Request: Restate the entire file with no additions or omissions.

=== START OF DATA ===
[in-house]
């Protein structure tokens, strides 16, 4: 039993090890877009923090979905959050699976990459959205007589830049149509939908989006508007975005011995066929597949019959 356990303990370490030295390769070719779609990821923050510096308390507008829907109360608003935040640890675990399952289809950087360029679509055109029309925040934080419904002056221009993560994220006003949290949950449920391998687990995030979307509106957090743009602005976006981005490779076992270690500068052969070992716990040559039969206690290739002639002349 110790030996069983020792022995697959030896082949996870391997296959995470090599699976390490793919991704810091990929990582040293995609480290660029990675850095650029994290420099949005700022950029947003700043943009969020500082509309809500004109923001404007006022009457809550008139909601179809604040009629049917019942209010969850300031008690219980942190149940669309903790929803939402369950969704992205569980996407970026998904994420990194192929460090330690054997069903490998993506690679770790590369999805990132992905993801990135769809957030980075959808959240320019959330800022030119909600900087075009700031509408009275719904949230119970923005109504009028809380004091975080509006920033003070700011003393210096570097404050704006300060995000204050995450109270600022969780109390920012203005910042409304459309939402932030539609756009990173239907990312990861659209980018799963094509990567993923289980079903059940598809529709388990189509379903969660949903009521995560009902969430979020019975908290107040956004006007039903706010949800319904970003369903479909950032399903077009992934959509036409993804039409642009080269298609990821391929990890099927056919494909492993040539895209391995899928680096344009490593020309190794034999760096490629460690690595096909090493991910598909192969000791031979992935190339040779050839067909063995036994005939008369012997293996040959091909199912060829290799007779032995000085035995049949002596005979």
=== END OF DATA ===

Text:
[in-house]
């Protein structure tokens, strides 16, 4: 039993090890877009923090979905959050699976990459959205007589830049149509939908989006508007975005011995066929597949019959 356990303990370490030295390769070719779609990821923050510096308390507008829907109360608003935040640890675990399952289809950087360029679509055109029309925040934080419904002056221009993560994220006003949290949950449920391998687990995030979307509106957090743009602005976006981005490779076992270690500068052969070992716990040559039969206690290739002639002349 110790030996069983020792022995697959030896082949996870391997296959995470090599699976390490793919991704810091990929990582040293995609480290660029990675850095650029994290420099949005700022950029947003700043943009969020500082509309809500004109923001404007006022009457809550008139909601179809604040009629049917019942209010969850300031008690219980942190149940669309903790929803939402369950969704992205569980996407970026998904994420990194192929460090330690054997069903490998993506690679770790590369999805990132992905993801990135769809957030980075959808959240320019959330800022030119909600900087075009700031509408009275719904949230119970923005109504009028809380004091975080509006920033003070700011003393210096570097404050704006300060995000204050995450109270600022969780109390920012203005910042409304459309939402932030539609756009990173239907990312990861659209980018799963094509990567993923289980079903059940598809529709388990189509379903969660949903009521995560009902969430979020019975908290107040956004006007039903706010949800319904970003369903479909950032399903077009992934959509036409993804039409642009080269298609990821391929990890099927056919494909492993040539895209391995899928680096344009490593020309190794034999760096490629460690690595096909090493991910598909192969000791031979992935190339040779050839067909063995036994005939008369012997293996040959091909199912060829290799007779032995000085035995049949002596005979």